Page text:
"The Hole" a 3D horror movie with a lesson

Mon Sep 28, 2009 1:38am EDT

Director Joe Dante poses during a photocall of ''The Hole'' during the 66th Venice Film Festival September 11, 2009. REUTERS/Alessandro Bianchi

Director Joe Dante poses during a photocall of ''The Hole'' during the 66th Venice Film Festival September 11, 2009.

Credit: Reuters/Alessandro Bianchi

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VENICE (Hollywood Reporter) - Joe Dante returns to coming-of-age horror with the 3D film "The Hole," which is essentially a psychological thriller imparting a lesson.

Luckily, Dante and writer Mark L. Smith ("Vacancy") never get too preachy with their message.

"The Hole" needs strong marketing to find its audience, however. Today's adolescents, at whom the film is aimed, have grown up on more hardcore stuff and probably aren't familiar with the director's biggest hit, "Gremlins." On the other hand, older Dante buffs may be turned off by a teen movie. But the ride is enjoyable, and there is enough camp, warmth and chills to make this a family film.

After their latest move around the country with their mother (Teri Polo), brothers Dane (Chris Massoglia) and Lucas (Nathan Gamble), along with their neighbor Julie (Haley Bennett), discover a bottomless pit in the basement of their new house. In reopening it, they unleash a mysterious, evil force that seems to haunt only those who have looked inside the hole.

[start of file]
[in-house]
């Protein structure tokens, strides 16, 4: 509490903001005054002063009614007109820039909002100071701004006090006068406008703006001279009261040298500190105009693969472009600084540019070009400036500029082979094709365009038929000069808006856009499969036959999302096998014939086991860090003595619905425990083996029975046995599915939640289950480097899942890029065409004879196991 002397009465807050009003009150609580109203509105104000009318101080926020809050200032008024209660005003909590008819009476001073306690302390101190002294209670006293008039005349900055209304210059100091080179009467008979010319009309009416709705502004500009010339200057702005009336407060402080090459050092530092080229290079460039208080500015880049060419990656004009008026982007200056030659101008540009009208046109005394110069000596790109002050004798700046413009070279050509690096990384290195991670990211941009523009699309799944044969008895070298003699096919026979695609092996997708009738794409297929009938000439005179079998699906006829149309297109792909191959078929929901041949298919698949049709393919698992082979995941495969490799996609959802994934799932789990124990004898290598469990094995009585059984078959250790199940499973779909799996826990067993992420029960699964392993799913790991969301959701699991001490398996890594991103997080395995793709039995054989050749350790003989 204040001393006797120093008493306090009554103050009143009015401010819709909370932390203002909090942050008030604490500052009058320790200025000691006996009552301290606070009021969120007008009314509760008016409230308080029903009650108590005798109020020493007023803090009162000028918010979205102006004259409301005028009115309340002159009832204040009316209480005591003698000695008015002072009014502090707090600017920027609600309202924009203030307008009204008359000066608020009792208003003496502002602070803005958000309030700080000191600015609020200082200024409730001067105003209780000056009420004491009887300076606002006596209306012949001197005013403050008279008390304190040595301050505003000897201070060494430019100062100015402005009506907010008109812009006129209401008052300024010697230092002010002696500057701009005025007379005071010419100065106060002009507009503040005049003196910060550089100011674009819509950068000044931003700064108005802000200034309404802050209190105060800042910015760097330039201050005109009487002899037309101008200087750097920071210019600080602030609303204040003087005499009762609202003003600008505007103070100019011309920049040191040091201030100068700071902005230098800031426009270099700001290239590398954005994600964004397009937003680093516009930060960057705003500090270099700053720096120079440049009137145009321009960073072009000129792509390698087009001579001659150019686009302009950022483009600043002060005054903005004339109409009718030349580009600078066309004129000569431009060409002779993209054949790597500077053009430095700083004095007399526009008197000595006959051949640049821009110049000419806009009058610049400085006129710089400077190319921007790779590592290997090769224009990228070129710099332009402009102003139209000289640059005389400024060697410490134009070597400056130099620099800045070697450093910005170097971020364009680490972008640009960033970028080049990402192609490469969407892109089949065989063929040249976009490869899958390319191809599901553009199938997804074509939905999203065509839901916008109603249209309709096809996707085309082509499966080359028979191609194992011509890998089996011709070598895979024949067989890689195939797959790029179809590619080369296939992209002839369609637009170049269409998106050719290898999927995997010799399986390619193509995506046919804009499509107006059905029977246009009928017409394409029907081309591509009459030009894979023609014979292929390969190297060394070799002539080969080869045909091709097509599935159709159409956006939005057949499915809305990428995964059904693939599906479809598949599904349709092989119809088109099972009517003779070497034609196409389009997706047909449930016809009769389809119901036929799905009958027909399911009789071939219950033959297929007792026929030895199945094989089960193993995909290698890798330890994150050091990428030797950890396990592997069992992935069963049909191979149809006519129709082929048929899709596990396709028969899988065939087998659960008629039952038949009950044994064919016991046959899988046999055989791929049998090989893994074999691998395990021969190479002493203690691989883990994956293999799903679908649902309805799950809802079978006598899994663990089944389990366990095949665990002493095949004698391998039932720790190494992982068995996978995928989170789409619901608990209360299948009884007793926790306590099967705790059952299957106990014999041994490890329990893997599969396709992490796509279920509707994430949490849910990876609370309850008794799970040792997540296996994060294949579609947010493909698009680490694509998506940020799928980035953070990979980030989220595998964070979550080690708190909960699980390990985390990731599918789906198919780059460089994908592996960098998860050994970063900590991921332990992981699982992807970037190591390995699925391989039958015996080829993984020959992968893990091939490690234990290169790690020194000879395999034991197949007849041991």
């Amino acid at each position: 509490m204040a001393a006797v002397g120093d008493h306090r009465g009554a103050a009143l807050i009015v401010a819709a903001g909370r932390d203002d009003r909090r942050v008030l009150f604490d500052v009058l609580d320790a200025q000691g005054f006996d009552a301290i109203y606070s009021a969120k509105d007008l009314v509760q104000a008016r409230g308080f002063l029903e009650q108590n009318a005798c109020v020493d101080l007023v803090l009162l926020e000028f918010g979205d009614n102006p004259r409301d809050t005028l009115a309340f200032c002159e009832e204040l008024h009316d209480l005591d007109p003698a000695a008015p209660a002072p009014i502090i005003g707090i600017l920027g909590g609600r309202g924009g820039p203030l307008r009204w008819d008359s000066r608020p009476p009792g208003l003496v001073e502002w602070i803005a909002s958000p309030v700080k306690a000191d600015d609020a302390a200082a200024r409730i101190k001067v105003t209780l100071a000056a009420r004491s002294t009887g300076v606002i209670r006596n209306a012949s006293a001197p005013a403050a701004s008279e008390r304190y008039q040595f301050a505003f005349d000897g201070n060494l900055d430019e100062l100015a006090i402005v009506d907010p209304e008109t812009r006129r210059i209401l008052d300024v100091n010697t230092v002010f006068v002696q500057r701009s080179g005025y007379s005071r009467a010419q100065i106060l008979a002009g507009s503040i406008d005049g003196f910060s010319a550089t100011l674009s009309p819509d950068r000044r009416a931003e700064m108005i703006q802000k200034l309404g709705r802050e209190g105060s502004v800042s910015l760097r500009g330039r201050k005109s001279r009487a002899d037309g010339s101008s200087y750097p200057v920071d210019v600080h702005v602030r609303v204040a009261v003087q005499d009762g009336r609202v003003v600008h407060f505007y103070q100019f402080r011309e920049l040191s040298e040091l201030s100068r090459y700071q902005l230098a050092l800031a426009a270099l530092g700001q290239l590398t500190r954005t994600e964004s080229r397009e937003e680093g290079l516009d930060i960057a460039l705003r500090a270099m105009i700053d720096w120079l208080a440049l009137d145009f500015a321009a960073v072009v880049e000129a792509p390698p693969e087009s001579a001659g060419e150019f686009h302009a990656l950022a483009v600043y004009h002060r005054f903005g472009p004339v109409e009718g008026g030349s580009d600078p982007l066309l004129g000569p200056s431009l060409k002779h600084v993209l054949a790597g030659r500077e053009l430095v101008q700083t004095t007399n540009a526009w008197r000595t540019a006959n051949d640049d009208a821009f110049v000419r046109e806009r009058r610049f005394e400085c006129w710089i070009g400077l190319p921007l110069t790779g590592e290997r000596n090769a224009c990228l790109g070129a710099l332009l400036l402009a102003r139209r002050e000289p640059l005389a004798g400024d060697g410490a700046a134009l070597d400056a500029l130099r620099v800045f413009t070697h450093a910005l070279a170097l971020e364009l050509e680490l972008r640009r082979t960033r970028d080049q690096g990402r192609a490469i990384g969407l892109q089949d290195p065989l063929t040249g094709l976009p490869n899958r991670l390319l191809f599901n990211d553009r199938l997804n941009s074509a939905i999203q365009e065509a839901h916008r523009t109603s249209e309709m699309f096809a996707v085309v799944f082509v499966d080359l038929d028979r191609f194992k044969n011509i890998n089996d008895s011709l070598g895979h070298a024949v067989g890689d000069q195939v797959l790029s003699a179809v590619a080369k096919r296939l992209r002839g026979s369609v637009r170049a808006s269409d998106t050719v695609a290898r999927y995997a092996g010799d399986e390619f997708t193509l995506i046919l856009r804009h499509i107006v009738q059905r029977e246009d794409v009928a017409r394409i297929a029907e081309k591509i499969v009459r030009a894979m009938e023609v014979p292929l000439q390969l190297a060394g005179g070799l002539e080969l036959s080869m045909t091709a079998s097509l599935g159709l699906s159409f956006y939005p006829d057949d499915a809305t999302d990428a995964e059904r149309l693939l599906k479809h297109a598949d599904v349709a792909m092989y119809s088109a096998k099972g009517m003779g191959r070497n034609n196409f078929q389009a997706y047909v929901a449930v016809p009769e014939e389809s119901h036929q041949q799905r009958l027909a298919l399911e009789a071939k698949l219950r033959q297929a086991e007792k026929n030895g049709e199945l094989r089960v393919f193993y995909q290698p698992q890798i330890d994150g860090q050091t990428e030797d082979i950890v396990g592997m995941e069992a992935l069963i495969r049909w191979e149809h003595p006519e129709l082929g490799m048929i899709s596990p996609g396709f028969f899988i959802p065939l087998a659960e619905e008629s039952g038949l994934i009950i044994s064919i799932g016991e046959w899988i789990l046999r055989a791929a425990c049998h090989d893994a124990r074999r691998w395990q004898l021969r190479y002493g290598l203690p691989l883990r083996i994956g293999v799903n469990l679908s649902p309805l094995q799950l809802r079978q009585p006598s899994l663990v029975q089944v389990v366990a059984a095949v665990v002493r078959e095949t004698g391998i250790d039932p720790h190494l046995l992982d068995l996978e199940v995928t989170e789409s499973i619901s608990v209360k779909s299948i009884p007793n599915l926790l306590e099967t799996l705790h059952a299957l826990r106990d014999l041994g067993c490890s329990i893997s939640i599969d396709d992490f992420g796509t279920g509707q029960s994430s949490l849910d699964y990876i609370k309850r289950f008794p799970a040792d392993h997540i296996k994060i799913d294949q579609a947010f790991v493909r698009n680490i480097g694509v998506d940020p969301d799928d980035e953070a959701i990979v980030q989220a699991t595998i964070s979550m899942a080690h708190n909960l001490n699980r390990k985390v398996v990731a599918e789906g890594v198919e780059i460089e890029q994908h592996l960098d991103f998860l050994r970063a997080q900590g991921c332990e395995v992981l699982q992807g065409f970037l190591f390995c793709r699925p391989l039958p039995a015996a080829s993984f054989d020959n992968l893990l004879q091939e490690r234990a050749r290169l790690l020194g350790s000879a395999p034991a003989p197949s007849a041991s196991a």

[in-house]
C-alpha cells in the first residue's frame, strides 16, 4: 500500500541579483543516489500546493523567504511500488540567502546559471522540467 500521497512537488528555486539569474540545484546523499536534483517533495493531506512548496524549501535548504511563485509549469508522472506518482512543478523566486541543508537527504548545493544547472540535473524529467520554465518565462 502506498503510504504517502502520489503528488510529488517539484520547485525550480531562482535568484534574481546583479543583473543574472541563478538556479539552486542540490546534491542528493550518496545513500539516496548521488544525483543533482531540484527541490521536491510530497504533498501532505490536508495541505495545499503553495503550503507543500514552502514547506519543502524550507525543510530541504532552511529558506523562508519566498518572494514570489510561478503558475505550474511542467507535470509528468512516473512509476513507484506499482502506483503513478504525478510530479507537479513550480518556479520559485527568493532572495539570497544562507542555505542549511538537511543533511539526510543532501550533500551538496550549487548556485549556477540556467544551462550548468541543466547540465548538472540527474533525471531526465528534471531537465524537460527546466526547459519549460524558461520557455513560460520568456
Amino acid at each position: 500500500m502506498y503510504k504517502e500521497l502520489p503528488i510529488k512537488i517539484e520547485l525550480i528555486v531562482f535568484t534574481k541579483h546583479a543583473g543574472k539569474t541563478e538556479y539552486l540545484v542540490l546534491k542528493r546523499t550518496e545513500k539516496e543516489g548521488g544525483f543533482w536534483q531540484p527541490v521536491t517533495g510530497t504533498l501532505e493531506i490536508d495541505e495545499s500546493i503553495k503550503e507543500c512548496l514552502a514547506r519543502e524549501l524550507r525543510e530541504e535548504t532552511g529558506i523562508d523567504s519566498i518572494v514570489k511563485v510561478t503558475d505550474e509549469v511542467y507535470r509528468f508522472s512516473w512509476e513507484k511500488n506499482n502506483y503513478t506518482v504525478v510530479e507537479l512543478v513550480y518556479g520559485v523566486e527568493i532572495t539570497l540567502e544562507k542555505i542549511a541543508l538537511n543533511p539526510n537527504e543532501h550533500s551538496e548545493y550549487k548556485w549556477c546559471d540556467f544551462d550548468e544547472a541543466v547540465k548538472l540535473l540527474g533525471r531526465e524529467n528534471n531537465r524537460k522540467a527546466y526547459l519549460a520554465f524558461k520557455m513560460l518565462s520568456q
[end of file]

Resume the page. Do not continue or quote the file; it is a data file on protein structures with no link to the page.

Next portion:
Adults should figure out why before the kids do, as each character is forced to face his or her innermost demons. A moody teen terrified with unresolved family issues, Dane will have to protect the little brother he usually shuns, and Julie will make amends with a tragedy from the past. Gamble draws the short straw in his climax, in a sequence with a clown that never scares. Then again, a 10-year-old's fears can only run so deep.

The young stars do fine with their material though they don't always hit all the emotional notes. But that's to be expected with the kind of life-changing catharses that can only happen in the movies. Massoglia looks like a young Zac Efron, if that's not a contradiction in terms, and ably carries the film, while Bruce Dern is great in his cameo.

The 3D is used to good effect, though maybe not enough. It's great when we're in the hole looking up at the characters or when a baseball is tossed in our faces, but "The Hole" would probably work just as well in 2D. The film's finale benefits the most from the technique, in an off-kilter set straight that looks like a video game of "Alice in Wonderland."

(Editing by DGoodman at Reuters)

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